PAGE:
[King] offers the full complement of heartwarming, feel-good stories we would expect from a book about Mister Rogers ... King is a skilled storyteller who captures the essence of not only Rogers the person but also the very particular American scene that produced him ... The Good Neighbor guides us smoothly from Rogers’s childhood though his early adulthood and the start of his professional career ... King seems to recognize the dangers of regarding Rogers as too good — so impossibly virtuous as to seem not quite mortal — and does his best to excavate Rogers’s dark side.
King offers a comprehensive look at Rogers’ life ... Rogers emerges from this biography much like I imagine he did every morning from his swim: fresh and glowing with health, secure in his identity, calm and creatively focused. His passions for puppetry, childhood development, faith and music come through clearly. It is undeniably heartening to read about someone who cared so deeply for children and childhood.
...Maxwell King’s The Good Neighbor: The Life and Work of Fred Rogers, offers the almost wacky details of [Rogers's] life...but only hints at the tension within Rogers, both the dutiful son of an industrialist and a sensitive composer devoted to the idea that the world children live in is fundamentally different from the world inhabited by adults ... King seems obsessed with Rogers’s sexuality—though to be fair, a lot of people are, with the apparent exception of his wife, Joanne, to whom he was married for fifty years ... King...treats his subject’s sex life as if he were conducting a police investigation ... Reading between the lines of King’s biography, one is struck by the ways in which Rogers’s creation was a reaction to severe restrictions and disconnections in his childhood, the ways that his parents’ philanthropic work (they bought shoes for his classmates, for instance) set him apart from the kids on the playground ... King make[s] Mister Rogers’ Neighborhood sound like a one-man show, while cast members recall it having been a team effort ... King argues that Daniel Tiger’s Neighborhood, an animated PBS Kids show created in 2012, 'captures the spirit of Rogers and advances his legacy' ... [but] Their biography-oriented marketing seems to go against what Rogers was saying, especially in his later years, when he bemoaned how the increasing noise in American society hampered our ability to merely be present with one another.
...a comprehensive look at the life and work of Fred Rogers by Maxwell King. It’s a reverential celebration of a man who seemed too good to be true —but was ... The earlier years are particularly fascinating, and the biography shines a light on the often-overlooked hiatus from the Neighborhood in the mid-1970s when Mr. Rogers created programs for adults ... It’s all very earnest and welcome although it could have used more jolts of the irreverence ... It doesn’t make clear if any cast members recently declined to be interviewed or merely were squeezed out for space, and it occasionally touches on events that beg for more elaboration.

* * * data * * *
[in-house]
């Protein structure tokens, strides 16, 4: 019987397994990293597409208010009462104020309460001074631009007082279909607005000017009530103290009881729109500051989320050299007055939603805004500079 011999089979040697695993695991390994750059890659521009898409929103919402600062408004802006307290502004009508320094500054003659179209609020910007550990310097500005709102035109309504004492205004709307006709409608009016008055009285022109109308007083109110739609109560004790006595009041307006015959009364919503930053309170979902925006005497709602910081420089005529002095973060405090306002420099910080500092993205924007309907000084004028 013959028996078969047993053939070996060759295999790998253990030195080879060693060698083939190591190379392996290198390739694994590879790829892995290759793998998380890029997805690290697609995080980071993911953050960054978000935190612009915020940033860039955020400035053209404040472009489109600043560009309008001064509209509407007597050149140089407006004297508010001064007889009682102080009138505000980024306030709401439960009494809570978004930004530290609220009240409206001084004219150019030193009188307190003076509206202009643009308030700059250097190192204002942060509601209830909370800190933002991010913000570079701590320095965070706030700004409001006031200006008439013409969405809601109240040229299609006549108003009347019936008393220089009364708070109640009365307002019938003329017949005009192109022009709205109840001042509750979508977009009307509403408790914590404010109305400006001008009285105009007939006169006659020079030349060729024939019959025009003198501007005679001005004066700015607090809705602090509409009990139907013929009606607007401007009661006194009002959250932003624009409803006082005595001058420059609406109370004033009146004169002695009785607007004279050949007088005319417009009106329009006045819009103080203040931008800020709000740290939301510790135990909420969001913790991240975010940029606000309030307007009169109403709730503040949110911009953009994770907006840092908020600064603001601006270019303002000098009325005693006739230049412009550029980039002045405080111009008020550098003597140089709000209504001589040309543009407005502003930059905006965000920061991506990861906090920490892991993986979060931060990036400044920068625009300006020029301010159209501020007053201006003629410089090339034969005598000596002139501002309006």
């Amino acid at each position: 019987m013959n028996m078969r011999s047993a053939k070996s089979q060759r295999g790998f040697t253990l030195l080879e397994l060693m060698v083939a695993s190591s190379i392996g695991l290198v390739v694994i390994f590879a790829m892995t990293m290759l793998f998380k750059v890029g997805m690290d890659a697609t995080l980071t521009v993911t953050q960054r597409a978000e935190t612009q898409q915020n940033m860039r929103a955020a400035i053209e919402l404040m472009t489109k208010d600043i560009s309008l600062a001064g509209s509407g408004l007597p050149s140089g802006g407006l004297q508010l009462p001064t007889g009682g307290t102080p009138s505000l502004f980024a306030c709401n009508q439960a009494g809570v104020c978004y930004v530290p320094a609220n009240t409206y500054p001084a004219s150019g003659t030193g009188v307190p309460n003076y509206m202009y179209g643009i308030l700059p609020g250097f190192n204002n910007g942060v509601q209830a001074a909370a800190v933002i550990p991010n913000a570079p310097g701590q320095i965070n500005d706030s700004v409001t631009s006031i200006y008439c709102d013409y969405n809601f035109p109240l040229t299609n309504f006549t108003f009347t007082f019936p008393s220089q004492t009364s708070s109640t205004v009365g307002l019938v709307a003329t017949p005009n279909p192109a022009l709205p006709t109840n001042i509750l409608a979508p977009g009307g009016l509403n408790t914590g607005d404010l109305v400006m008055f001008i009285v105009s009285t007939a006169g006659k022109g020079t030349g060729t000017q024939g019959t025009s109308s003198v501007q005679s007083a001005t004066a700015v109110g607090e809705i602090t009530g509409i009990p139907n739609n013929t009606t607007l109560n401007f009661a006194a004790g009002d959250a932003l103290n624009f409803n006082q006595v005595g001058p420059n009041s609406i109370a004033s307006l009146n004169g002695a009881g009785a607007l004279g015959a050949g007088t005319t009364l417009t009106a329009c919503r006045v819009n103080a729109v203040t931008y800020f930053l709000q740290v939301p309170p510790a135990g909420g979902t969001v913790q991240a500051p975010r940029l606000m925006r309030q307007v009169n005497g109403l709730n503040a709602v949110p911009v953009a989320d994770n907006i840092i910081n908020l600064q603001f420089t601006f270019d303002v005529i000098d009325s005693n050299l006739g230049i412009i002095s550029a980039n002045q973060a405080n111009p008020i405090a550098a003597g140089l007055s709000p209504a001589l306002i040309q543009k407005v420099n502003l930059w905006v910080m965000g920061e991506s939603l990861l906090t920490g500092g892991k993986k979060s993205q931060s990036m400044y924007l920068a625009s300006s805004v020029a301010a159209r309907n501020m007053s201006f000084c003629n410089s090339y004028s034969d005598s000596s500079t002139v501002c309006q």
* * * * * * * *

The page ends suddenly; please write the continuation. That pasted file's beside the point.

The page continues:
The first biography of Fred Rogers is touching, but treats its subject with kid gloves ... it’s almost certain to be the most exhaustive of the projects when it comes to telling the story of its subject’s life and exploring what made him tick. But at the same time, the book’s extra details don’t shed a ton of new light on things. If you’ve seen the movie, the things you’ll learn from the book are essentially trivia ... the book can’t help but feel a bit flat and perfunctory ... King presents a great number of facts in the book, but does little to finesse them into real storytelling ... One of the real strengths of The Good Neighbor is that it doubles as not just a history of early TV production, but also a primer on early-childhood education theory ... Ultimately The Good Neighbor gets the job done, but it’s hard to forget that others have done this same job better.
Though indifferently written and sometimes scattered, King’s book is resolute on the turns Rogers took in order to be sure that his show not be the usual pandering, cereal-selling child’s fare, passing up a fortune in the bargain. A bonus: the author’s revelation of the role Rogers played in getting Monty Python on the air in America ... Serviceable overall, but strong in its demonstration that Rogers was not just a good neighbor and a good friend to children, but also a very good man.
...a glowing portrait ... Rogers has been criticized for promoting a culture of televisual passivity and coddling—he once retaped a scene in which a pot of popcorn overflowed because he thought the spillage might frighten young viewers—but King’s hagiography skirts those issues. Readers looking for an incisive examination of Rogers’s impact will not find one here.